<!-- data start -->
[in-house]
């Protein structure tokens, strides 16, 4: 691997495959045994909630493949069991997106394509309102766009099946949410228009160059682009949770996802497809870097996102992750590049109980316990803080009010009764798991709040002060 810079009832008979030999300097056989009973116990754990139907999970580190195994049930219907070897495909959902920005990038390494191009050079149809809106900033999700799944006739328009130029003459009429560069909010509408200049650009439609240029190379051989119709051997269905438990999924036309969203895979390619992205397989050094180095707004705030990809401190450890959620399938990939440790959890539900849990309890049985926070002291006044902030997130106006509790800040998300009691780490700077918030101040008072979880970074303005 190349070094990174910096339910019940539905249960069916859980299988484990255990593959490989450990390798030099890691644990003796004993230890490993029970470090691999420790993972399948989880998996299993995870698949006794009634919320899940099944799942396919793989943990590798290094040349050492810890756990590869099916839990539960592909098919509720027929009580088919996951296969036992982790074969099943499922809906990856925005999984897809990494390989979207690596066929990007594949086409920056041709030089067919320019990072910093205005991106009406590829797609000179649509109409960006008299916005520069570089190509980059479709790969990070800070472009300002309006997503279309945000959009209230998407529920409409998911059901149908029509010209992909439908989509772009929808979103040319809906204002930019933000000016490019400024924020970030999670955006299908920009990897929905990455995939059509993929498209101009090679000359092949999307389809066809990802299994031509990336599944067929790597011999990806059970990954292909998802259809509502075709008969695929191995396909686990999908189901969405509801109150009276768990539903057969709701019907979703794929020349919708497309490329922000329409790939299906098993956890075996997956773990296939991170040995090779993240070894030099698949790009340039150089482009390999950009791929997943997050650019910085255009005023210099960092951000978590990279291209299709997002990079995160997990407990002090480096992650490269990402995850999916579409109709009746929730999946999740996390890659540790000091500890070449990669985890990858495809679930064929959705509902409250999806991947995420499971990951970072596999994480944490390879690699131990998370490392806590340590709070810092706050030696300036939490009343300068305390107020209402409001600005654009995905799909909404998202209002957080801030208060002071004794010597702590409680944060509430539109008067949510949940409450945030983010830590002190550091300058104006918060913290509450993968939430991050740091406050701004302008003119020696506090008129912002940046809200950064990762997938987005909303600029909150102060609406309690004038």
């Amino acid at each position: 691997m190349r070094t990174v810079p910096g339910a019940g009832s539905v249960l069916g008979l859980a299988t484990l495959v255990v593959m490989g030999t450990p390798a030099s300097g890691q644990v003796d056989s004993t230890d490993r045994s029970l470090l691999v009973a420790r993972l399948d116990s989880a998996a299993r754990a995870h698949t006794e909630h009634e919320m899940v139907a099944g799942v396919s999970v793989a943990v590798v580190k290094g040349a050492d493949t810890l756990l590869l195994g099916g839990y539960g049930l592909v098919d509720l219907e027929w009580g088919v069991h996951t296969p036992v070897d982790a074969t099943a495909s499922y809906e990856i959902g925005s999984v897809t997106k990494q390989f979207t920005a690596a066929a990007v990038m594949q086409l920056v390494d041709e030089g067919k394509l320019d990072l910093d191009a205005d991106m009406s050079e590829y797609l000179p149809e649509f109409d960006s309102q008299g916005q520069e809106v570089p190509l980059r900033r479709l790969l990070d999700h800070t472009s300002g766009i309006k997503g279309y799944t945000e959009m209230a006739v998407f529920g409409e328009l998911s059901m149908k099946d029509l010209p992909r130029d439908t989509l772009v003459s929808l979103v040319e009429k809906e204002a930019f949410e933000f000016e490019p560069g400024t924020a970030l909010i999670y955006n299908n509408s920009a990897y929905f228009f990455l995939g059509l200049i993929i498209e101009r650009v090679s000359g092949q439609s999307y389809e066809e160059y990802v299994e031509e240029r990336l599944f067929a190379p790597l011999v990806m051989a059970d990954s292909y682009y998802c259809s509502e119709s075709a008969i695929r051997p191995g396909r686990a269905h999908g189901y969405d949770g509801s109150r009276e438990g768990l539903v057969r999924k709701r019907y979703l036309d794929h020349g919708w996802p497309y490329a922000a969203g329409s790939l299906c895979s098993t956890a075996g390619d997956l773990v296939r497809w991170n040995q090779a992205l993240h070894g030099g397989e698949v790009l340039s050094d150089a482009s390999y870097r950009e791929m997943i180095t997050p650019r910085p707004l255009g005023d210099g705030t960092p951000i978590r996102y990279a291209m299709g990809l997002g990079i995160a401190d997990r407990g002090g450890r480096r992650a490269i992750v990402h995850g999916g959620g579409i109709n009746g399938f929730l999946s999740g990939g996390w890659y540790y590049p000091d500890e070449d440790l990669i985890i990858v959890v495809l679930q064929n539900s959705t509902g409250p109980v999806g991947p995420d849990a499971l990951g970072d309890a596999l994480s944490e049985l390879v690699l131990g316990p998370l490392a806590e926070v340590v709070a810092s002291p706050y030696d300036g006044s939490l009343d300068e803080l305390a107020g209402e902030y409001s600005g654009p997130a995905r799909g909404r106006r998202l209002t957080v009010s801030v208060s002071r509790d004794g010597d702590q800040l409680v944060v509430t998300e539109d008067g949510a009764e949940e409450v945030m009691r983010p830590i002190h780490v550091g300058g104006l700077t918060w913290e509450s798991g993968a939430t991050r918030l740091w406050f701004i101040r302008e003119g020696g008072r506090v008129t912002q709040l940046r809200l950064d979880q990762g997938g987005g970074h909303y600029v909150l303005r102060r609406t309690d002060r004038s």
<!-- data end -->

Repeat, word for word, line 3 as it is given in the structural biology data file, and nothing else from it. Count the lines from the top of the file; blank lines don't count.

């Amino acid at each position: 691997m190349r070094t990174v810079p910096g339910a019940g009832s539905v249960l069916g008979l859980a299988t484990l495959v255990v593959m490989g030999t450990p390798a030099s300097g890691q644990v003796d056989s004993t230890d490993r045994s029970l470090l691999v009973a420790r993972l399948d116990s989880a998996a299993r754990a995870h698949t006794e909630h009634e919320m899940v139907a099944g799942v396919s999970v793989a943990v590798v580190k290094g040349a050492d493949t810890l756990l590869l195994g099916g839990y539960g049930l592909v098919d509720l219907e027929w009580g088919v069991h996951t296969p036992v070897d982790a074969t099943a495909s499922y809906e990856i959902g925005s999984v897809t997106k990494q390989f979207t920005a690596a066929a990007v990038m594949q086409l920056v390494d041709e030089g067919k394509l320019d990072l910093d191009a205005d991106m009406s050079e590829y797609l000179p149809e649509f109409d960006s309102q008299g916005q520069e809106v570089p190509l980059r900033r479709l790969l990070d999700h800070t472009s300002g766009i309006k997503g279309y799944t945000e959009m209230a006739v998407f529920g409409e328009l998911s059901m149908k099946d029509l010209p992909r130029d439908t989509l772009v003459s929808l979103v040319e009429k809906e204002a930019f949410e933000f000016e490019p560069g400024t924020a970030l909010i999670y955006n299908n509408s920009a990897y929905f228009f990455l995939g059509l200049i993929i498209e101009r650009v090679s000359g092949q439609s999307y389809e066809e160059y990802v299994e031509e240029r990336l599944f067929a190379p790597l011999v990806m051989a059970d990954s292909y682009y998802c259809s509502e119709s075709a008969i695929r051997p191995g396909r686990a269905h999908g189901y969405d949770g509801s109150r009276e438990g768990l539903v057969r999924k709701r019907y979703l036309d794929h020349g919708w996802p497309y490329a922000a969203g329409s790939l299906c895979s098993t956890a075996g390619d997956l773990v296939r497809w991170n040995q090779a992205l993240h070894g030099g397989e698949v790009l340039s050094d150089a482009s390999y870097r950009e791929m997943i180095t997050p650019r910085p707004l255009g005023d210099g705030t960092p951000i978590r996102y990279a291209m299709g990809l997002g990079i995160a401190d997990r407990g002090g450890r480096r992650a490269i992750v990402h995850g999916g959620g579409i109709n009746g399938f929730l999946s999740g990939g996390w890659y540790y590049p000091d500890e070449d440790l990669i985890i990858v959890v495809l679930q064929n539900s959705t509902g409250p109980v999806g991947p995420d849990a499971l990951g970072d309890a596999l994480s944490e049985l390879v690699l131990g316990p998370l490392a806590e926070v340590v709070a810092s002291p706050y030696d300036g006044s939490l009343d300068e803080l305390a107020g209402e902030y409001s600005g654009p997130a995905r799909g909404r106006r998202l209002t957080v009010s801030v208060s002071r509790d004794g010597d702590q800040l409680v944060v509430t998300e539109d008067g949510a009764e949940e409450v945030m009691r983010p830590i002190h780490v550091g300058g104006l700077t918060w913290e509450s798991g993968a939430t991050r918030l740091w406050f701004i101040r302008e003119g020696g008072r506090v008129t912002q709040l940046r809200l950064d979880q990762g997938g987005g970074h909303y600029v909150l303005r102060r609406t309690d002060r004038s």